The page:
While the US seems to be busy unraveling progressive net neutrality protections passed during the Obama administration, India’s Telecom Regulatory Authority of India (TRAI) is putting down roots for one of the strongest net neutrality frameworks in the world.
In a detailed set of recommendations released earlier this week, TRAI does many things: outlines the need for such a framework, sets out its design and scope, proposes actual text for insertion into license conditions of telecom companies and envisions new bodies for its implementation.
TRAI has been viewed as a global leader on the issue since February 2016, when it passed a regulation prohibiting data offers that charged different prices depending on the content being accessed, effectively killing Facebook’s Free Basics. The present recommendations are strident enough to cement that view.
Non-discrimination rule and exceptions
The principle of non-discriminatory treatment is at the heart of TRAI’s framework. This has been arrived at for its merit in preserving the internet’s unique, even revolutionary, characteristics (like enabling free speech, having low barriers for innovation in content, a user’s role as both consumer and producer on the internet).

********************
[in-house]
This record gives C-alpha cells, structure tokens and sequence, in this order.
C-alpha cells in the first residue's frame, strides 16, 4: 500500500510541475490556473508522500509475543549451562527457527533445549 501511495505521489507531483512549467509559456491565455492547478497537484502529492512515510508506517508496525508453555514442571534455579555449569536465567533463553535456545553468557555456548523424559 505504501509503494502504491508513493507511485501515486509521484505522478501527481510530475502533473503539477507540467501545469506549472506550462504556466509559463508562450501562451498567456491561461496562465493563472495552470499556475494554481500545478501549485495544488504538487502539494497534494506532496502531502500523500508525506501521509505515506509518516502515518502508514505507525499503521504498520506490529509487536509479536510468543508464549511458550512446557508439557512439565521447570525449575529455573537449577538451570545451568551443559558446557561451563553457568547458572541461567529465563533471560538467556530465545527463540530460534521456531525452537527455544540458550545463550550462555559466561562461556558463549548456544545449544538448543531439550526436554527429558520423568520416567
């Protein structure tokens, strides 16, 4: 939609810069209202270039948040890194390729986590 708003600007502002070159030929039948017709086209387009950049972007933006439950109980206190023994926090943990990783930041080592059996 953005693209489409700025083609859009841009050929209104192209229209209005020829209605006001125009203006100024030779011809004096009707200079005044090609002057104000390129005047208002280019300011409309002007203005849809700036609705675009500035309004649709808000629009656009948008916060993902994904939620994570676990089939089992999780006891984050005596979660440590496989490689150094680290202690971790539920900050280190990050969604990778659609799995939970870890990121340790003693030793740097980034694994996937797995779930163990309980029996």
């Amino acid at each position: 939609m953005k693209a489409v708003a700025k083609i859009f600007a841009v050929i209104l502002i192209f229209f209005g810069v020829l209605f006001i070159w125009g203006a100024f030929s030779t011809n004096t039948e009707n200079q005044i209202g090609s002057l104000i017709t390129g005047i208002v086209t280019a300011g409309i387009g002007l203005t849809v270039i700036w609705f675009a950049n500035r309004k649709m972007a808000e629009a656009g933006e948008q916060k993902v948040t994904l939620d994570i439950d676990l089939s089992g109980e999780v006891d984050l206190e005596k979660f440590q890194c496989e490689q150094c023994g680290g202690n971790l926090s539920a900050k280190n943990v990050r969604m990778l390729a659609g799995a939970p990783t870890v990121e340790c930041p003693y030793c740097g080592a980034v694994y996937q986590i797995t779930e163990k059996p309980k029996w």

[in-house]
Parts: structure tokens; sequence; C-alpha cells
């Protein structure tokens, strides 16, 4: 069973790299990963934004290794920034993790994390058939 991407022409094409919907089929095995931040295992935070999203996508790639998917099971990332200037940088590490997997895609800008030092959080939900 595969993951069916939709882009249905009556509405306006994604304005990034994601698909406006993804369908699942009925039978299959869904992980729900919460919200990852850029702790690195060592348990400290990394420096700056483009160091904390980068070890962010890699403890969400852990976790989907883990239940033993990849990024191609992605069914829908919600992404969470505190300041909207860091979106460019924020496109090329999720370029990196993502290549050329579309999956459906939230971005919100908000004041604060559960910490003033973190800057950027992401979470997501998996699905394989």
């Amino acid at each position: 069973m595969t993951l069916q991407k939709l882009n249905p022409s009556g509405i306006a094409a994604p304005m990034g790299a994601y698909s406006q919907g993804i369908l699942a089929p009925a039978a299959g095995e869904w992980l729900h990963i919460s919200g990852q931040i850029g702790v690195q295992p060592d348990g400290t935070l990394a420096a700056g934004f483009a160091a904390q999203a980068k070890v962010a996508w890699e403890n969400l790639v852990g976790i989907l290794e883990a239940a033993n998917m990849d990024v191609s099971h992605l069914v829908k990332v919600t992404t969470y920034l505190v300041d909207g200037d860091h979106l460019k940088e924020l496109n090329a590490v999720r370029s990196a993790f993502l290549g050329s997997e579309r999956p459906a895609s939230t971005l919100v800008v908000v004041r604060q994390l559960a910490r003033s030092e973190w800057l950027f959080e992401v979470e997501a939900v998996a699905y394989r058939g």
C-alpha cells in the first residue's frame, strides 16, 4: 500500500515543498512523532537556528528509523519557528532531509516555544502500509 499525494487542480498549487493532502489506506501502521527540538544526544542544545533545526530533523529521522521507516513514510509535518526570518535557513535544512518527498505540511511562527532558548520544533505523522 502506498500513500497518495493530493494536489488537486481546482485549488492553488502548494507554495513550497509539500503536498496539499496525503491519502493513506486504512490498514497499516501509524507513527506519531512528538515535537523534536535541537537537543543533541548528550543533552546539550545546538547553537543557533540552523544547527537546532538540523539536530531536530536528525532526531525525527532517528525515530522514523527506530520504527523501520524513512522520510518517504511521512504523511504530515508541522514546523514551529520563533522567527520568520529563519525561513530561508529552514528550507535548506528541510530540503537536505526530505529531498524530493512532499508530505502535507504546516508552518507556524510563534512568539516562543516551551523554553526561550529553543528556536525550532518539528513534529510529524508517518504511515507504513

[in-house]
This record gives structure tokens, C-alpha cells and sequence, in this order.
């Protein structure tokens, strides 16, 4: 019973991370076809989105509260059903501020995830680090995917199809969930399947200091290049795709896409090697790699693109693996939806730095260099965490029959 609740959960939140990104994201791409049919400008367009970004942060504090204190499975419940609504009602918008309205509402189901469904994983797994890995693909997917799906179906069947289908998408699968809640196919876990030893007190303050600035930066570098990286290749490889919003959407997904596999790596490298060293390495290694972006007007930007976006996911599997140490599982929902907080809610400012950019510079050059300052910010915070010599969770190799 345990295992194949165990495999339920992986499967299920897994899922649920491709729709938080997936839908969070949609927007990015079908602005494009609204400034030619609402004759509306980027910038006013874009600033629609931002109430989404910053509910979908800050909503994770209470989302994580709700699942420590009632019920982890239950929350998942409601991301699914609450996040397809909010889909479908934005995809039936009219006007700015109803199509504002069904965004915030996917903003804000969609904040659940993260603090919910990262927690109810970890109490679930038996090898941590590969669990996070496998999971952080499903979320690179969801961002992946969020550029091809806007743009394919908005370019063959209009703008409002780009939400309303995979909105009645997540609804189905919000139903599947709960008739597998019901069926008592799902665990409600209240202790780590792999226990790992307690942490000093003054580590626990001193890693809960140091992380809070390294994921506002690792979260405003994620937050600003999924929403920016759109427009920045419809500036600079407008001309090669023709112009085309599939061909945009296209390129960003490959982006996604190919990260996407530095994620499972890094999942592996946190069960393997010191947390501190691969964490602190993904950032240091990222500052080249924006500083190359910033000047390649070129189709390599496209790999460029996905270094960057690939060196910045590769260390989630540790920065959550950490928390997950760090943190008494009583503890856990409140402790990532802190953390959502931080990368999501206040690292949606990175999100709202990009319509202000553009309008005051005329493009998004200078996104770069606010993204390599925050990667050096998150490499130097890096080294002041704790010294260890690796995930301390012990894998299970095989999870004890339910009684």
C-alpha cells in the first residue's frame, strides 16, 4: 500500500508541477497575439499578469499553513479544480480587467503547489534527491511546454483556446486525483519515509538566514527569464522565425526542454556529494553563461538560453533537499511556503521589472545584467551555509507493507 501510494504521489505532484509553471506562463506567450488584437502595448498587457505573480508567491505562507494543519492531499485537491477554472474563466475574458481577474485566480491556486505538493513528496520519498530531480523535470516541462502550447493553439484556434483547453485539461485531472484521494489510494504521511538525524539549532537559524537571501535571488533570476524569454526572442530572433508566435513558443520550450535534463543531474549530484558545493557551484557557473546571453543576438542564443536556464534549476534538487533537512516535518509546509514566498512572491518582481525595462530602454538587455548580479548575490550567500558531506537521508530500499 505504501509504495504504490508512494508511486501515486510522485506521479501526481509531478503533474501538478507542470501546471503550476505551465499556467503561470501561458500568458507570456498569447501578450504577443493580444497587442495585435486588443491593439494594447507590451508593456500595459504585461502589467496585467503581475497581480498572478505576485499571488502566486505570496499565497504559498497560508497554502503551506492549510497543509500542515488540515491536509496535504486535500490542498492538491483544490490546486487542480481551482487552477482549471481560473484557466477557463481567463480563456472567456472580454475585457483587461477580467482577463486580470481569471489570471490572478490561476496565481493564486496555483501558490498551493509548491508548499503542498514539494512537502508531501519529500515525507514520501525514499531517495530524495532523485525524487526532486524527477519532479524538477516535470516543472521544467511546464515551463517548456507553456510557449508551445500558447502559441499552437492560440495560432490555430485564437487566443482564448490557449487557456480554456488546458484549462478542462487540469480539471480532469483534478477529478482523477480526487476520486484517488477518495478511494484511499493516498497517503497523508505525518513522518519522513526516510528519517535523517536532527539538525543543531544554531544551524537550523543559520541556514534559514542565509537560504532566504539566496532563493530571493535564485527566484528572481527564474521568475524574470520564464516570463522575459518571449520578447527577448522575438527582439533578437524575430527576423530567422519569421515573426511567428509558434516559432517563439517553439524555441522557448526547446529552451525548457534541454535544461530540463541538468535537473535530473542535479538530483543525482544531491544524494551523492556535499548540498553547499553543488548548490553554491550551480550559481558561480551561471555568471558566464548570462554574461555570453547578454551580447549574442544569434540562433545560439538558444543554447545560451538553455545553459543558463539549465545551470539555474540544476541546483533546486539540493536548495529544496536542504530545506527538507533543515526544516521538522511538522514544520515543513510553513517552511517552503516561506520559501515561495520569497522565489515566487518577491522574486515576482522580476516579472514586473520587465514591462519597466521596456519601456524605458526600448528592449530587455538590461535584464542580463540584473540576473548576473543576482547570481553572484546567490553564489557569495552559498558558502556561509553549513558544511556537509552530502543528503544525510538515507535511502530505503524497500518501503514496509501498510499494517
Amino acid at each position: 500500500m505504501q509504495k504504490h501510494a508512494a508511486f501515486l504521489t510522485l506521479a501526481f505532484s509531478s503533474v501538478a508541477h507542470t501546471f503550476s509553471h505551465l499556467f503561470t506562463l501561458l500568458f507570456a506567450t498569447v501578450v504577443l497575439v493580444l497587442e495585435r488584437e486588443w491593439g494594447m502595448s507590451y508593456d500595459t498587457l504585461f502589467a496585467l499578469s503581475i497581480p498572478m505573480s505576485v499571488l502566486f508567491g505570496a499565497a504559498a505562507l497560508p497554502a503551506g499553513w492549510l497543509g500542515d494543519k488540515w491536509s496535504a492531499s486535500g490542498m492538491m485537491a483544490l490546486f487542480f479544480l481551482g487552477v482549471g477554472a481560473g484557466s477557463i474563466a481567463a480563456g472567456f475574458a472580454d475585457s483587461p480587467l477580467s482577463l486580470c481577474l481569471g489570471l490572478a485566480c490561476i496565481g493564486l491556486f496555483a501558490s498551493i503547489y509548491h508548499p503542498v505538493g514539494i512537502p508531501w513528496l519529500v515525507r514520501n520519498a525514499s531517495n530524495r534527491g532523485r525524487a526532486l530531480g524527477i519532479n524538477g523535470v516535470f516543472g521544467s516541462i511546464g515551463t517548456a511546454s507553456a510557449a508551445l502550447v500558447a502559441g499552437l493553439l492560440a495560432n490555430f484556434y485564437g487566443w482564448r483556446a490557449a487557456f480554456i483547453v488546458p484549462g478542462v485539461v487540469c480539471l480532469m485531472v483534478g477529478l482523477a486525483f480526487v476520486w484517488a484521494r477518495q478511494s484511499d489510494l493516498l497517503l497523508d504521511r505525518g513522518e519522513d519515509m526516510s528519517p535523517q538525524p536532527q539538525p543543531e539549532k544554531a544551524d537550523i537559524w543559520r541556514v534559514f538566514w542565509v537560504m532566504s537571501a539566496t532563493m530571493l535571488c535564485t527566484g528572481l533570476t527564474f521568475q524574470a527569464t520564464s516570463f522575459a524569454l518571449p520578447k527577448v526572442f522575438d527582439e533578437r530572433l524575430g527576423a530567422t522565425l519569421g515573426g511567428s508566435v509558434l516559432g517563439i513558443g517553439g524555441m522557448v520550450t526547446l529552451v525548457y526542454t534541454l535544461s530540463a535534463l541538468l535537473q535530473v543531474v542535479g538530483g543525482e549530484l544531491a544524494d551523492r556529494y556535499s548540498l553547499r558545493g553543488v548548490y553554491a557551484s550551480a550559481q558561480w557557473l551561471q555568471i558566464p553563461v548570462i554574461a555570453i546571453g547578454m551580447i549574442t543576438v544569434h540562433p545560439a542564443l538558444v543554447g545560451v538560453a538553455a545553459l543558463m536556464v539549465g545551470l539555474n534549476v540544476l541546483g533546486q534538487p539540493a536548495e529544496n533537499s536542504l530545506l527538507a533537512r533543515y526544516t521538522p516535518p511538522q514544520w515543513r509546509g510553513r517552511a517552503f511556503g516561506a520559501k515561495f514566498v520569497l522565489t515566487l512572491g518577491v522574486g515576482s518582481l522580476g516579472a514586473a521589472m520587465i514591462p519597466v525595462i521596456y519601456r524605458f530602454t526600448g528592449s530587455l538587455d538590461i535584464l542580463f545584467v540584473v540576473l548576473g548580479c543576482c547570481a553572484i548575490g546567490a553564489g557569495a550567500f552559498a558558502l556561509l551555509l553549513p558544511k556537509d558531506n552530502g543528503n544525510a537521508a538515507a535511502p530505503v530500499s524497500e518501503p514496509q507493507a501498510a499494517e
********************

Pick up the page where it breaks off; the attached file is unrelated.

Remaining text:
It means that your internet service provider should not discriminate in the facilitation of internet access— no matter who is doing the accessing, what is being accessed, through which devices and over what protocols.
The non-discriminatory access condition is proposed to be inserted in the license conditions of telecom companies providing internet access, with a limited set of exceptions. These exceptions include ‘traffic management practices’ (TMP)— situations where telecom companies have to manage their network in times of congestion.
How to be sure that you, binger of Netflix mini-series, are not shortchanged by your telecom company de-prioritizing your Hotstar traffic to speed up Netflix, all in the guise of traffic management? Well, because TRAI requires that any traffic management be ‘reasonable’, that is:
(ii) transient and
While the reasonable traffic management and other exceptions are not specific enough at the moment, they are solidly grounded in principles— and that’s good news, even as we wait to see how it will be thrashed out at the time of further regulations.
Applicability of the non-discrimination rule